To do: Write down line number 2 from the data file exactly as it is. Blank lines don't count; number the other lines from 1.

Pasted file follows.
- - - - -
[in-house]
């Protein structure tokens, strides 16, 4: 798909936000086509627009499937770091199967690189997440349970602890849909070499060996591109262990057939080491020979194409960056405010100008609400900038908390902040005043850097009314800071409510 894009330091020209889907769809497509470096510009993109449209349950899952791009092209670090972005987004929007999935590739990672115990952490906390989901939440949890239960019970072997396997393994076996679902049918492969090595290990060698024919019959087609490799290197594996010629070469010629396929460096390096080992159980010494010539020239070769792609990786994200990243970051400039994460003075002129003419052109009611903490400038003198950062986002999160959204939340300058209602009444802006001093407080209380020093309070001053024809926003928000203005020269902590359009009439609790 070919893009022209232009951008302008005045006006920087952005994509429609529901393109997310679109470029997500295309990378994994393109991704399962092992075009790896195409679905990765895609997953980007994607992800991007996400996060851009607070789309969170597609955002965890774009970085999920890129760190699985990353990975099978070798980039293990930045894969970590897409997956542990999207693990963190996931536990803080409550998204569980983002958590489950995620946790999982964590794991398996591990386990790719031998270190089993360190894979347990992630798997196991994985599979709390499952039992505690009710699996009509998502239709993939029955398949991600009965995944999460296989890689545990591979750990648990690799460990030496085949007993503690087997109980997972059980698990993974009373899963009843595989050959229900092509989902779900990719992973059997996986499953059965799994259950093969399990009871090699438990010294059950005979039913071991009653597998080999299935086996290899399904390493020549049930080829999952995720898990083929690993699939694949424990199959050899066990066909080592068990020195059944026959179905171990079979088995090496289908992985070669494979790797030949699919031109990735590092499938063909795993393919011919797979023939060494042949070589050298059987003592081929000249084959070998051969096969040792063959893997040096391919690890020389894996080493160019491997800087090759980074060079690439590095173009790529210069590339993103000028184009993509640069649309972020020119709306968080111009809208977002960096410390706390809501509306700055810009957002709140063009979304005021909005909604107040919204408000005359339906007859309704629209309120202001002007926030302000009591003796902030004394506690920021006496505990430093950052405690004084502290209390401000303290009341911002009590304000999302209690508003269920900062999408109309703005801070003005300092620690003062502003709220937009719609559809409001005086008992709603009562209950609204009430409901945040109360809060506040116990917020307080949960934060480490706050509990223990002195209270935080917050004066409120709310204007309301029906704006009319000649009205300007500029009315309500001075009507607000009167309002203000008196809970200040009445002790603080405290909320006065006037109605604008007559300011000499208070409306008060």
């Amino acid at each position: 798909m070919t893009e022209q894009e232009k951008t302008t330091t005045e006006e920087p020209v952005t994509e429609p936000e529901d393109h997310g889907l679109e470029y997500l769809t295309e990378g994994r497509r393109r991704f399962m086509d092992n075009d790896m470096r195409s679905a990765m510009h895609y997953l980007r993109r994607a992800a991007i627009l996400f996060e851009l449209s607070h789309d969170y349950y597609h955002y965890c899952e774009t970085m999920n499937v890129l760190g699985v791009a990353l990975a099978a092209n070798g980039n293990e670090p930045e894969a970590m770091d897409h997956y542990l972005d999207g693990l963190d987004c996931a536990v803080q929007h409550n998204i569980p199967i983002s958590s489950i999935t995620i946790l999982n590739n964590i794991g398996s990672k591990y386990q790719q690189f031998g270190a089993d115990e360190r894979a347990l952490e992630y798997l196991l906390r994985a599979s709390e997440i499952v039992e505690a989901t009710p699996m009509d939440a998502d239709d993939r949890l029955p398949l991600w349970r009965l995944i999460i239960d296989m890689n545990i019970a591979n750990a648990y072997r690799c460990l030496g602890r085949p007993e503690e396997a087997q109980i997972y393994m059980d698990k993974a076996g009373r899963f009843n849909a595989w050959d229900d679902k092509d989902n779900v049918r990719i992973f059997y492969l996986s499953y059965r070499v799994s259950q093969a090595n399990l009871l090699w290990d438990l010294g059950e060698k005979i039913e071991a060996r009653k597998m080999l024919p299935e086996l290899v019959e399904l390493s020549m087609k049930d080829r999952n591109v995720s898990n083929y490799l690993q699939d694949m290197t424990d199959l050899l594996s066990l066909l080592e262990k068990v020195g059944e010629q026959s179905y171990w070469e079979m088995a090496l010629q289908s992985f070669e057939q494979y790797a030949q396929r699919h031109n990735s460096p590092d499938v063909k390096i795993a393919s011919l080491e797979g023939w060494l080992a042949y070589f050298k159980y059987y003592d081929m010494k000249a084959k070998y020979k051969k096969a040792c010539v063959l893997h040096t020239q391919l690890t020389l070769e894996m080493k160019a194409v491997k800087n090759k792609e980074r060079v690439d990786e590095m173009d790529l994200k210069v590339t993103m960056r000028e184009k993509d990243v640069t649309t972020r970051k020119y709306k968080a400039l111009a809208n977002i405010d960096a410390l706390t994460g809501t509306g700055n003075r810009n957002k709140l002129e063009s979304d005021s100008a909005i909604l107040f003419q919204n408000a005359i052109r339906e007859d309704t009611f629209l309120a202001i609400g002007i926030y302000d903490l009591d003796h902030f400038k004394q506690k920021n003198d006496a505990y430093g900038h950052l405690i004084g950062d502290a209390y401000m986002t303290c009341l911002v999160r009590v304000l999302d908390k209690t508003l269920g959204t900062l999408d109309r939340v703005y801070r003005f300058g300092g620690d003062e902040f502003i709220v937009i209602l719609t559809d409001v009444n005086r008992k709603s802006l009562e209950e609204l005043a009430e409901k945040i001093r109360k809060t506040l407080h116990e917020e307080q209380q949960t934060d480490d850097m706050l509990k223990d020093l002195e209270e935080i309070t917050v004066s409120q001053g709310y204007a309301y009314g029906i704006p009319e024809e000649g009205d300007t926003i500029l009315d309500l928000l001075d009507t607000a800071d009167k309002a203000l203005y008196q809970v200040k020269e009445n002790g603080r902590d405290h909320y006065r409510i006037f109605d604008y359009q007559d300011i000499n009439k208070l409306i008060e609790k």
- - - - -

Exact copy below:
């Protein structure tokens, strides 16, 4: 798909936000086509627009499937770091199967690189997440349970602890849909070499060996591109262990057939080491020979194409960056405010100008609400900038908390902040005043850097009314800071409510 894009330091020209889907769809497509470096510009993109449209349950899952791009092209670090972005987004929007999935590739990672115990952490906390989901939440949890239960019970072997396997393994076996679902049918492969090595290990060698024919019959087609490799290197594996010629070469010629396929460096390096080992159980010494010539020239070769792609990786994200990243970051400039994460003075002129003419052109009611903490400038003198950062986002999160959204939340300058209602009444802006001093407080209380020093309070001053024809926003928000203005020269902590359009009439609790 070919893009022209232009951008302008005045006006920087952005994509429609529901393109997310679109470029997500295309990378994994393109991704399962092992075009790896195409679905990765895609997953980007994607992800991007996400996060851009607070789309969170597609955002965890774009970085999920890129760190699985990353990975099978070798980039293990930045894969970590897409997956542990999207693990963190996931536990803080409550998204569980983002958590489950995620946790999982964590794991398996591990386990790719031998270190089993360190894979347990992630798997196991994985599979709390499952039992505690009710699996009509998502239709993939029955398949991600009965995944999460296989890689545990591979750990648990690799460990030496085949007993503690087997109980997972059980698990993974009373899963009843595989050959229900092509989902779900990719992973059997996986499953059965799994259950093969399990009871090699438990010294059950005979039913071991009653597998080999299935086996290899399904390493020549049930080829999952995720898990083929690993699939694949424990199959050899066990066909080592068990020195059944026959179905171990079979088995090496289908992985070669494979790797030949699919031109990735590092499938063909795993393919011919797979023939060494042949070589050298059987003592081929000249084959070998051969096969040792063959893997040096391919690890020389894996080493160019491997800087090759980074060079690439590095173009790529210069590339993103000028184009993509640069649309972020020119709306968080111009809208977002960096410390706390809501509306700055810009957002709140063009979304005021909005909604107040919204408000005359339906007859309704629209309120202001002007926030302000009591003796902030004394506690920021006496505990430093950052405690004084502290209390401000303290009341911002009590304000999302209690508003269920900062999408109309703005801070003005300092620690003062502003709220937009719609559809409001005086008992709603009562209950609204009430409901945040109360809060506040116990917020307080949960934060480490706050509990223990002195209270935080917050004066409120709310204007309301029906704006009319000649009205300007500029009315309500001075009507607000009167309002203000008196809970200040009445002790603080405290909320006065006037109605604008007559300011000499208070409306008060």